The additional ingredients may for example, comprise enzymes particularly amylases which are valuable aids in bread making, but which are susceptible to deterioration in contact with the aqueous droplets in margarine. Other ingredients include emulsifiers which distributed in the margarine composition would promote destabilisation of the water-in-oil emulsion, leading for example, to inversion effects in which the water droplets agglomerate providing ample substrate for continued grown of micro-organisms capable of promoting spoilage of the product and also oily exudation, the product being unfit for sale. The fat itself, comprising the non-aqueous section or portion of the composition according to the invention may constitute an ingredient which is required in recipes for which the product is intended, but which dispersed as a homogeneous component of the product, could give undesirable physical attributes to the product, rendering it for example, unduly difficult to handle.

Further examples of ingredients which may be incorporated in the water-free fatty phase of the product according to the invention include ascorbic acid. Others are widely used in baking bread and other leavened baker's goods, for promoting such characteristics as improving freshness and inhibiting the onset of staling, ropiness in bread, augmenting the leavening effect of yeast or other raising additives, and stabilisers in general.

Other components for bread improvers which may be incorporated in the fatty phase of the product include cystein and other amino acids, so-called DATA esters (de-acetyl tartaric acid), lactic acid esters and acceptable emulsifiers for culinary purposes, for example, partial glycerides, of stearic and palmitic acid, polyoxyethylene ethers of polyhydric alcohols eg, sorbitan mono-stearate, fatty acid esters of polyhydric alcohols, propylene glycol partial esters of such acids, partial esters of polyhydroxy carboxylic acids such as lactic, citric and tartaric acids with partial glycerides. Aqueous dispersions of emulsifiers can be included which if added conventionally are taken down. Stabilisers which may also be present include anti-oxidants, for example, butylated hydroxy toluene and butylated hydroxy anisole. Salts may be present for example, phosphates and in particular, calcium salts of fatty acids which inhibit the development of ropiness in bread. Sugar esters may also be present, whether as emulsifiers or to promote nutritive characteristics. Sugar and other saccharides may also be incorporated in the fatty phase of the products according to the invention.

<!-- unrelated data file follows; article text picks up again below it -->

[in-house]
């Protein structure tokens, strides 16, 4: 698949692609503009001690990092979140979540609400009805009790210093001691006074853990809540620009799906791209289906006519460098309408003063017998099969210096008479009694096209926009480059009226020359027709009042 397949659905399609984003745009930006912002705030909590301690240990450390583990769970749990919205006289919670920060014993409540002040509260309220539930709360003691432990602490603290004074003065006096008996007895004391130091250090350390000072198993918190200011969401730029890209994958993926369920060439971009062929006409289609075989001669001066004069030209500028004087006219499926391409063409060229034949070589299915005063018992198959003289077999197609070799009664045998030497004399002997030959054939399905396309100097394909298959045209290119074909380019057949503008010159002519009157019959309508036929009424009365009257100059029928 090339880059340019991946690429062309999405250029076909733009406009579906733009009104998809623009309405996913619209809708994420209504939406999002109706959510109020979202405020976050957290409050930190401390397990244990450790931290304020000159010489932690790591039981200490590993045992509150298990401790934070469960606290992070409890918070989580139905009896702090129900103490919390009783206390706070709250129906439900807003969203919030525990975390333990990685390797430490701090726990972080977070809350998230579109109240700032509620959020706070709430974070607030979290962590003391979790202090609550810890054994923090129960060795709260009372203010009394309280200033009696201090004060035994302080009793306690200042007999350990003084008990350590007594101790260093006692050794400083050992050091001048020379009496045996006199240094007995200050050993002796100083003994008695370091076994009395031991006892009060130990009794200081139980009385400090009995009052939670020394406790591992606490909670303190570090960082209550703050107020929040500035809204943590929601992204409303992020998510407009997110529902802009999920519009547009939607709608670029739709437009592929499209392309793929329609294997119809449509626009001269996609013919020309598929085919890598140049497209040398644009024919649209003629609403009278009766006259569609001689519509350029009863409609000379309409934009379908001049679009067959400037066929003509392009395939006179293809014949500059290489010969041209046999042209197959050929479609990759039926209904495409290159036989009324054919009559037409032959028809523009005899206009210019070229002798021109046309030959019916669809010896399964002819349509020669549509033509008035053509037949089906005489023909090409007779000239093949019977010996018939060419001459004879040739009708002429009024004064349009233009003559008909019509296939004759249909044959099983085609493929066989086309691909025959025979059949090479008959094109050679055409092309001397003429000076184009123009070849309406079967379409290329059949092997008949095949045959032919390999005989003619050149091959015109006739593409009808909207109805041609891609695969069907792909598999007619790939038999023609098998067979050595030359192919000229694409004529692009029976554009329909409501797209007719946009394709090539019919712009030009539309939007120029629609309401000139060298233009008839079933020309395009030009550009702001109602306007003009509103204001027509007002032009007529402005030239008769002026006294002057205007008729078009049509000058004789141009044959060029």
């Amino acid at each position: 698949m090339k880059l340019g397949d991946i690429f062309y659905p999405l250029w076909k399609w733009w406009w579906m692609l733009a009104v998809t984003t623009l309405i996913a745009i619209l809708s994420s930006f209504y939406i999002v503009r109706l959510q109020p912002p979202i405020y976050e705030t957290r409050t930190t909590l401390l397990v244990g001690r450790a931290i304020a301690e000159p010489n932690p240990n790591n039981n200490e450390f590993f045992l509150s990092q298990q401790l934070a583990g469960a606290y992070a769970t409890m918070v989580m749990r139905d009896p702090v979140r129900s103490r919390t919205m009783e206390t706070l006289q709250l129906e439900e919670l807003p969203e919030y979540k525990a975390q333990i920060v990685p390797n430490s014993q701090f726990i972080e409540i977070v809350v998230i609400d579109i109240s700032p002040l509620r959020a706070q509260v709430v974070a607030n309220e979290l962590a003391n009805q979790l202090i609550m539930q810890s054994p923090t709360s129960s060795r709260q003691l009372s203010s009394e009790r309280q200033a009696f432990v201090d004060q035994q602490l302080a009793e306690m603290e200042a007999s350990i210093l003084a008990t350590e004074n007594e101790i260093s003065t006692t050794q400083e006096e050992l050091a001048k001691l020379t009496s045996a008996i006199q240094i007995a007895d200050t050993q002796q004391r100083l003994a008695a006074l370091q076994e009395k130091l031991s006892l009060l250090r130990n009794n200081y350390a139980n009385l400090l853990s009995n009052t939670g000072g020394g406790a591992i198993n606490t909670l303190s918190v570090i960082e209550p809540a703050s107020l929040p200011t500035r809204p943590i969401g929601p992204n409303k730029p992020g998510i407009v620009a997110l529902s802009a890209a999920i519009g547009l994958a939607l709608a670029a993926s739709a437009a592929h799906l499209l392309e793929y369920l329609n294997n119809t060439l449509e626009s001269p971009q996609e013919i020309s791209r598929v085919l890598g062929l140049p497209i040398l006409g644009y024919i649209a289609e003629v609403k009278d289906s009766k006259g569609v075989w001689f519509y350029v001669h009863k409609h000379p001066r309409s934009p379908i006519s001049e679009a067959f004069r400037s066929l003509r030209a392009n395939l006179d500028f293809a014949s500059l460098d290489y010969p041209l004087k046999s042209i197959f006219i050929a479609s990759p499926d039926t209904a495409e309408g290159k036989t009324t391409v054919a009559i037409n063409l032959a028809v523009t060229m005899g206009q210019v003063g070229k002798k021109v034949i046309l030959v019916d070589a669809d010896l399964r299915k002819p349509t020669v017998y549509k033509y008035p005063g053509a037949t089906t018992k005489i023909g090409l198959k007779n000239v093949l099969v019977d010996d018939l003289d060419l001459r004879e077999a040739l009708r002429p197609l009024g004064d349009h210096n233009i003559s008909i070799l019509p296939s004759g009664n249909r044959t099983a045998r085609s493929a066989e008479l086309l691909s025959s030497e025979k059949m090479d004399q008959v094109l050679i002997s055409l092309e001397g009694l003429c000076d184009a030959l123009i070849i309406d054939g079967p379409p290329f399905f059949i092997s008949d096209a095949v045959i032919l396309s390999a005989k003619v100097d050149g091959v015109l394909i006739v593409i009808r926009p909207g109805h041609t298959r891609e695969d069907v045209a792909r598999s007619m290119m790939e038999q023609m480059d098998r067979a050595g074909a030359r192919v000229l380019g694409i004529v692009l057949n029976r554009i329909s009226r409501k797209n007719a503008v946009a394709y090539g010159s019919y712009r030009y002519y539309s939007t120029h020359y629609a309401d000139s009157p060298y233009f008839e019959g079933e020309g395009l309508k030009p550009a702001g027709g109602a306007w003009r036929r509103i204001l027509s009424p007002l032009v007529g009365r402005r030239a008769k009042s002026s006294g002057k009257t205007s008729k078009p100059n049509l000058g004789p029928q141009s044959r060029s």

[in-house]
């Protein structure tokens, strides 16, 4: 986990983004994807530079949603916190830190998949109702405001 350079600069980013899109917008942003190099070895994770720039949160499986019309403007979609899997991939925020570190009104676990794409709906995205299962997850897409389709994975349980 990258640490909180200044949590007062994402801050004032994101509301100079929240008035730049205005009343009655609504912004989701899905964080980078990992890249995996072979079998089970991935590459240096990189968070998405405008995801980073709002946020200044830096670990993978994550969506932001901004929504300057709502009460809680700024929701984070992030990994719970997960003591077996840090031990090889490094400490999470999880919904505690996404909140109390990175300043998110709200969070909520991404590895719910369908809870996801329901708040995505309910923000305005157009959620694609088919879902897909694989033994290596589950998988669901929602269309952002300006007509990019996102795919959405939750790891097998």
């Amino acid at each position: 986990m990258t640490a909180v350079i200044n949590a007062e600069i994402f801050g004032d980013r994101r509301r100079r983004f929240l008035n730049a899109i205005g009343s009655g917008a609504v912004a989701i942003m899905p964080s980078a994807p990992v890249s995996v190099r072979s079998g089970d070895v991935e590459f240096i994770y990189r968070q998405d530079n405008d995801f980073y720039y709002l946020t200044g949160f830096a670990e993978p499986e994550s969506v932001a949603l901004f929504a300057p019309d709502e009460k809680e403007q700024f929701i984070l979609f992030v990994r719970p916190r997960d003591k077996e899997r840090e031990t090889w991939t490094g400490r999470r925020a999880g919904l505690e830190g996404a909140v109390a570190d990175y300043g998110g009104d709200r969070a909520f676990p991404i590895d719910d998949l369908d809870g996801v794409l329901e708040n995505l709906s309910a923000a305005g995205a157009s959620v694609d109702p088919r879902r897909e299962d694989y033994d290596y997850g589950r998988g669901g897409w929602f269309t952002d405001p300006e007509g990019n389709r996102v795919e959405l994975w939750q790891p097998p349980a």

An important advantage of the invention is that the amount of additional ingredients which may be incorporated into the products of the invention to meet the requirements of a recipe is no longer circumscribed by their effects upon the characteristics of the product itself within which the fatty phase is incorporated, nor upon the extent to which the additives themselves may be affected by the presence of the water phase in plastic emulsion products such as margarine. Thus the invention introduces a substantially greater degree of flexibility in the amount and nature of the ingredients that may be incorporated in the products. The amounts used may therefore be determined solely in relation to the amounts required in the recipe, proportionate to the margarine/fat content of the product of the invention. The composition of the product itself can correspondingly be made more flexible and with greater regard for those of its physical attributes that affect its handling and treatment by the baker.

The preparation of the products according to the invention is very simple; the margarine, shortening, or other plastic fat product is prepared in accordance with conventional practice, from a fat composition appropriate for the purpose, and for emulsion products an aqueous phase including emulsifiers appropriate for the purpose. The liquid emulsion is then worked and chilled with the aid of scraped-surface heat exchanger means eg, "Votators" and after resting as appropriate, the product is extruded. Margarines for culinary purposes are usually of a harder consistency than table margarines which may be spread directly at refrigerated temperatures, because for example, bakers prefer the easier dispersion in flour-containing recipes of the harder margarines. Softer table-type margarines may however be used in the course of the invention and these may be pour-filled.